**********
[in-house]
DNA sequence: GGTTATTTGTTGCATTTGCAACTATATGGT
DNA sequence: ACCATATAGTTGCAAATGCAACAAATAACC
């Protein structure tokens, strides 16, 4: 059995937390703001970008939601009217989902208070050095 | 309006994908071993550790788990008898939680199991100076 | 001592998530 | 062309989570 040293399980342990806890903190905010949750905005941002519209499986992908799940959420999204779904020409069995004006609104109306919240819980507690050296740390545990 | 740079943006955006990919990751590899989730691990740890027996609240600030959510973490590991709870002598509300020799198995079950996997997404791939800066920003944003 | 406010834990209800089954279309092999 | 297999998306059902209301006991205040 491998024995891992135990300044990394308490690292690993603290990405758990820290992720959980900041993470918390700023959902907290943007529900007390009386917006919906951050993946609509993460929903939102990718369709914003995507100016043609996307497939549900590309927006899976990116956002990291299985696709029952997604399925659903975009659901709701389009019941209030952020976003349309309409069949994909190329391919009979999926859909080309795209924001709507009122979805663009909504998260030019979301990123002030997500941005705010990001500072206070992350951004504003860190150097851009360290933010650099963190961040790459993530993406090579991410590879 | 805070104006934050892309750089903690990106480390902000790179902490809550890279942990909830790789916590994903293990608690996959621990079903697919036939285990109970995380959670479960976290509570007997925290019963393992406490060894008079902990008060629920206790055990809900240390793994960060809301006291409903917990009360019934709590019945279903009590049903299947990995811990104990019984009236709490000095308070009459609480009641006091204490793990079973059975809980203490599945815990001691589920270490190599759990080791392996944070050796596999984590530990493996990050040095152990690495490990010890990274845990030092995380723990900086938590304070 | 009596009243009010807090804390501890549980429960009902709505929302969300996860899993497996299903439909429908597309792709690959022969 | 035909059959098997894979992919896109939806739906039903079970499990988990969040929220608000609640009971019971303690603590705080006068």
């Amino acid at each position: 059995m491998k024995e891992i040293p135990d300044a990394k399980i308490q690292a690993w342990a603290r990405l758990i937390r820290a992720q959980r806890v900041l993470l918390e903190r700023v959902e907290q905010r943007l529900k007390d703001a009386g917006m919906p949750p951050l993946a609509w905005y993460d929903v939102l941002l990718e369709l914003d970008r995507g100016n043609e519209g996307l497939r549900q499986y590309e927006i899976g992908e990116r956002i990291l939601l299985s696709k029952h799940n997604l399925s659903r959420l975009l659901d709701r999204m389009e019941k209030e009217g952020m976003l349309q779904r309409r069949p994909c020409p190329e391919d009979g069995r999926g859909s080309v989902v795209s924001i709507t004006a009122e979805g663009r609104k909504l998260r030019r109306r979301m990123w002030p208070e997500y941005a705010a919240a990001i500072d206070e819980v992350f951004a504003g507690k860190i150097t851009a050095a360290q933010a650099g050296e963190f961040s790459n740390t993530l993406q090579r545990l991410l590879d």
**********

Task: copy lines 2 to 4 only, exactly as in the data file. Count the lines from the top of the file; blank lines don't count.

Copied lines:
DNA sequence: GGTTATTTGTTGCATTTGCAACTATATGGT
DNA sequence: ACCATATAGTTGCAAATGCAACAAATAACC
């Protein structure tokens, strides 16, 4: 059995937390703001970008939601009217989902208070050095 | 309006994908071993550790788990008898939680199991100076 | 001592998530 | 062309989570 040293399980342990806890903190905010949750905005941002519209499986992908799940959420999204779904020409069995004006609104109306919240819980507690050296740390545990 | 740079943006955006990919990751590899989730691990740890027996609240600030959510973490590991709870002598509300020799198995079950996997997404791939800066920003944003 | 406010834990209800089954279309092999 | 297999998306059902209301006991205040 491998024995891992135990300044990394308490690292690993603290990405758990820290992720959980900041993470918390700023959902907290943007529900007390009386917006919906951050993946609509993460929903939102990718369709914003995507100016043609996307497939549900590309927006899976990116956002990291299985696709029952997604399925659903975009659901709701389009019941209030952020976003349309309409069949994909190329391919009979999926859909080309795209924001709507009122979805663009909504998260030019979301990123002030997500941005705010990001500072206070992350951004504003860190150097851009360290933010650099963190961040790459993530993406090579991410590879 | 805070104006934050892309750089903690990106480390902000790179902490809550890279942990909830790789916590994903293990608690996959621990079903697919036939285990109970995380959670479960976290509570007997925290019963393992406490060894008079902990008060629920206790055990809900240390793994960060809301006291409903917990009360019934709590019945279903009590049903299947990995811990104990019984009236709490000095308070009459609480009641006091204490793990079973059975809980203490599945815990001691589920270490190599759990080791392996944070050796596999984590530990493996990050040095152990690495490990010890990274845990030092995380723990900086938590304070 | 009596009243009010807090804390501890549980429960009902709505929302969300996860899993497996299903439909429908597309792709690959022969 | 035909059959098997894979992919896109939806739906039903079970499990988990969040929220608000609640009971019971303690603590705080006068």